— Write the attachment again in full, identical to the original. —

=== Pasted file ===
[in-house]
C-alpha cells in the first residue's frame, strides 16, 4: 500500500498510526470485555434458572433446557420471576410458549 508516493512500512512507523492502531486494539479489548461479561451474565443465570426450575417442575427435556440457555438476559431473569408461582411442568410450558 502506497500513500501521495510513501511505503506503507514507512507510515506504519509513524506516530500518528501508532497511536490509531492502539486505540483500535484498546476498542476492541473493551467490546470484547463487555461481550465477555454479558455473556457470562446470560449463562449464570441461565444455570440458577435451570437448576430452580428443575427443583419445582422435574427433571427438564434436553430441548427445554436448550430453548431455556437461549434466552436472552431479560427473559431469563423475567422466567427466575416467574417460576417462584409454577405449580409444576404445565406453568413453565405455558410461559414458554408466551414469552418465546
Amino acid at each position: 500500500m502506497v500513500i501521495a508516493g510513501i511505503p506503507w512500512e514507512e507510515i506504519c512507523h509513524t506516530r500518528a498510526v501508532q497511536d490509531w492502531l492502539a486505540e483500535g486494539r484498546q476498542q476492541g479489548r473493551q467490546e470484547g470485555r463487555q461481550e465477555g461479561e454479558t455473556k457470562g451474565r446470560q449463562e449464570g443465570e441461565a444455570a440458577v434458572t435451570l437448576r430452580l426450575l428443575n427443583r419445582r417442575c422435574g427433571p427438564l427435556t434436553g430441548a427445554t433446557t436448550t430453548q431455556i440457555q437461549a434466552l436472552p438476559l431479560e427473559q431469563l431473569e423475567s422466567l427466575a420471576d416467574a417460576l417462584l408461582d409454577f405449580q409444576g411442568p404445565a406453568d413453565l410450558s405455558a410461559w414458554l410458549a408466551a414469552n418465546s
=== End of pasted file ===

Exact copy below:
[in-house]
C-alpha cells in the first residue's frame, strides 16, 4: 500500500498510526470485555434458572433446557420471576410458549 508516493512500512512507523492502531486494539479489548461479561451474565443465570426450575417442575427435556440457555438476559431473569408461582411442568410450558 502506497500513500501521495510513501511505503506503507514507512507510515506504519509513524506516530500518528501508532497511536490509531492502539486505540483500535484498546476498542476492541473493551467490546470484547463487555461481550465477555454479558455473556457470562446470560449463562449464570441461565444455570440458577435451570437448576430452580428443575427443583419445582422435574427433571427438564434436553430441548427445554436448550430453548431455556437461549434466552436472552431479560427473559431469563423475567422466567427466575416467574417460576417462584409454577405449580409444576404445565406453568413453565405455558410461559414458554408466551414469552418465546
Amino acid at each position: 500500500m502506497v500513500i501521495a508516493g510513501i511505503p506503507w512500512e514507512e507510515i506504519c512507523h509513524t506516530r500518528a498510526v501508532q497511536d490509531w492502531l492502539a486505540e483500535g486494539r484498546q476498542q476492541g479489548r473493551q467490546e470484547g470485555r463487555q461481550e465477555g461479561e454479558t455473556k457470562g451474565r446470560q449463562e449464570g443465570e441461565a444455570a440458577v434458572t435451570l437448576r430452580l426450575l428443575n427443583r419445582r417442575c422435574g427433571p427438564l427435556t434436553g430441548a427445554t433446557t436448550t430453548q431455556i440457555q437461549a434466552l436472552p438476559l431479560e427473559q431469563l431473569e423475567s422466567l427466575a420471576d416467574a417460576l417462584l408461582d409454577f405449580q409444576g411442568p404445565a406453568d413453565l410450558s405455558a410461559w414458554l410458549a408466551a414469552n418465546s